Dealing With Your Childs Picky Eating Habits
It can be frustrating when your child wants to eat the same thing every day - but it's not uncommon. Some children are picky by nature, but there are things you can do to encourage your child to try at least a few bites of nutritious food at each meal. Look for recipes that contain ingredients your child likes and include her in the preparation. Being part of the grocery shopping, cooking, and serving may help keep her interested.
Here are some tics:
- Serve a variety of good foods for your toddler to eat at each meal. When you do offer a new food, simply place it on your child's highchair tray without making a a big deal about it. Make sure the food you choose is age-appropriate.
- Introduce new foods one at a time and in small amounts. Instead of offering an entire meal of unfamiliar foods, for example, offer standard fare or favorites along with something new. Always offer a meal that includes at least one thing you know your toddler likes. And try to schedule a new food when you know your child is hungry — a snack of mango slices when he has the afternoon munchies, for example.
- Use toddler-size portions. A serving of bread for a 1-year-old is only 1/4 slice, and a serving of rice, potatoes, or pasta is only about 2 tablespoons — much smaller than an adult serving size.
- Understand that some children's palates are more sensitive than others' and they simply won't like the texture, color, or taste of some foods. That's why a child might claim to dislike a food he has never even tried. Likewise, some children may reject a food because it reminds them of a time when they were sick, or because they have some other negative association with it.
- Look for ways to boost the nutritional value of the dishes your toddler enjoys. Add some wheat germ or tuna to his macaroni casserole and little chunks of fruit to his favorite cereal, for example.
- Resist the urge to offer sugary foods in an effort to get your toddler to eat more. You want to develop his sense of culinary adventure, not his sweet tooth!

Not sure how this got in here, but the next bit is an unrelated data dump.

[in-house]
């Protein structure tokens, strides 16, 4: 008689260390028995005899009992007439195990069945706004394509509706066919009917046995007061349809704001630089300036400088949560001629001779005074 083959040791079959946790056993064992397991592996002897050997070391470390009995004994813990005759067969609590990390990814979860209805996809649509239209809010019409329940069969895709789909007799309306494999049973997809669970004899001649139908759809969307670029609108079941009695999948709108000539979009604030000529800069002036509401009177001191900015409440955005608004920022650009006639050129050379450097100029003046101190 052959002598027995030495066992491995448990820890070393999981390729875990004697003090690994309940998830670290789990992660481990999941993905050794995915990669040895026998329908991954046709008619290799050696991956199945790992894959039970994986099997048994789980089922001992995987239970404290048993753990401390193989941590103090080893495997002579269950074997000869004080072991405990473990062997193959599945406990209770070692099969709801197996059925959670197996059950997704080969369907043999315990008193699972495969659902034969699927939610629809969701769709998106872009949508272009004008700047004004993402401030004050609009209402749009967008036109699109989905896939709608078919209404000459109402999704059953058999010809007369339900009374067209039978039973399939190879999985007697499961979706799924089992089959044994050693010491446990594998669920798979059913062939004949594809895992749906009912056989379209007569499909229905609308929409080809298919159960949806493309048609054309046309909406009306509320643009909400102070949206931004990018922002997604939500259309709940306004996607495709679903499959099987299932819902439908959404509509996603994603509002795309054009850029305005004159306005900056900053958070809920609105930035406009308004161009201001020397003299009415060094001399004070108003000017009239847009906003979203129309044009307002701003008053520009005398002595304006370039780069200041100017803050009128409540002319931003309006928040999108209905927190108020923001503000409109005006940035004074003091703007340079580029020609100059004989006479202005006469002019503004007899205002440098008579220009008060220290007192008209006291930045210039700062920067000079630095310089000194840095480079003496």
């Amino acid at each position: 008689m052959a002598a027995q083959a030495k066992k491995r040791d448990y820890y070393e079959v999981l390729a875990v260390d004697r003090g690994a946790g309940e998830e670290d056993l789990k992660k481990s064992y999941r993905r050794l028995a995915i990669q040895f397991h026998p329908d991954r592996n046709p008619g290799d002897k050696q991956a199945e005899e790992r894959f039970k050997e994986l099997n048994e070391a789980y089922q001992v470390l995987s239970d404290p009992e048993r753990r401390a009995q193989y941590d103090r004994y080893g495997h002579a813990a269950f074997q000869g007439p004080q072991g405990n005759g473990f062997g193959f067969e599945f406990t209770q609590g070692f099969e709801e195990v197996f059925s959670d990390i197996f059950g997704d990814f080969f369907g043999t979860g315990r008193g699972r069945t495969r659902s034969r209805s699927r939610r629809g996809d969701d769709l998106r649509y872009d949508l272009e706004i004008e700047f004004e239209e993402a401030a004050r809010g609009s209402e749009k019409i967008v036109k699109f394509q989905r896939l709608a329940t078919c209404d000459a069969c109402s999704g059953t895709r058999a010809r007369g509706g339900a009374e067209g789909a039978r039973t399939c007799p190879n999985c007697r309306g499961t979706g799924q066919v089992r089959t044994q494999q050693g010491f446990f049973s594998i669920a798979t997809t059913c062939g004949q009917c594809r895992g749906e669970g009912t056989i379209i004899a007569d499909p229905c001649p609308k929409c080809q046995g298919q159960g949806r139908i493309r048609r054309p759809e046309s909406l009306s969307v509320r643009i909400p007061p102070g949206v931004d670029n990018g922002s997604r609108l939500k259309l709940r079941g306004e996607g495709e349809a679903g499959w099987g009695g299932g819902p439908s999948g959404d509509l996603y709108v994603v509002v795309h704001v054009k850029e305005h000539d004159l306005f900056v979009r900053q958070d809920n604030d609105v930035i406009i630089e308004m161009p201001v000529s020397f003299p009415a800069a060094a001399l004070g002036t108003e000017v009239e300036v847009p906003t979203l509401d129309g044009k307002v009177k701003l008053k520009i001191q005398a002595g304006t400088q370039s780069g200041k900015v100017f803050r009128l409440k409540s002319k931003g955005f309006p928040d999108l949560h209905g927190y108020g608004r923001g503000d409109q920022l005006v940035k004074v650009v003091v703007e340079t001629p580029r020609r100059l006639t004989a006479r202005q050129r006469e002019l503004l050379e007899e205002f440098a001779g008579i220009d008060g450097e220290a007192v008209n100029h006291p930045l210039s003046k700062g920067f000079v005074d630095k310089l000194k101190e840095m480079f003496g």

- Minimize distractions at the table. If a sibling is running around nearby, or a cartoon beckons from across the room, your toddler may have trouble maintaining interest in the food being served. Try to make meals relaxed and quiet.
Case study & suggestion by experts:
For parents of picky eaters, mealtimes often turn into battles, and parents may despair that they'll ever be able to convince their children to eat a wider variety of foods, especially fruits and vegetables. To get your child to eat more types of food, forget nagging or bribes - dish up plenty of fruit and veggie servings for yourself, say researchers from the Pennsylvania State University in University Park who studied the dietary patterns of a group of girls and their moms.
In the study, 173 9-year-old girls and their moms completed surveys when the girls were 7 and 9 years old. When their daughters were 7, the moms recorded their own food intake, including how many fruit and vegetable servings they usually ate each day. The mothers also noted to what extent they pressured their daughters to eat by agreeing or disagreeing with statements like, "My child should always eat all of the food on her plate," and "If my child says 'I'm not hungry,' I try to get her to eat anyway."
When the girls were 9, mothers recorded the types and amounts of foods their daughters ate for three 24-hour periods. Moms also noted whether they thought their daughters were picky eaters. At 9 years of age, the girls in the study were also weighed, measured, and underwent body fat testing.
The results? Moms who ate more servings of fruits and vegetables said they were less likely to pressure their daughters to eat. In addition, these moms had daughters who ate more fruits and vegetables and who were considered less picky overall. In contrast, perceived picky eaters ate fewer servings of fruits and vegetables (although they also ate fewer fats and sweets).
Most of the girls in the study, though, didn't get the recommended amount of fiber, and their intake of calcium, vitamin E, and magnesium typically fell below the recommended levels. Girls who ate more fruits and vegetables took in significantly more fiber than picky eaters.
What this means to you? According to the results of this study, the nutritional example you set for your child may affect his or her eating habits. Eating lots of fruit and vegetable servings yourself may encourage your child to eat these foods, too. How many servings should your child be consuming each day? Ensure your child eats plenty of produce by offering three to five vegetable servings and two to four fruit servings daily.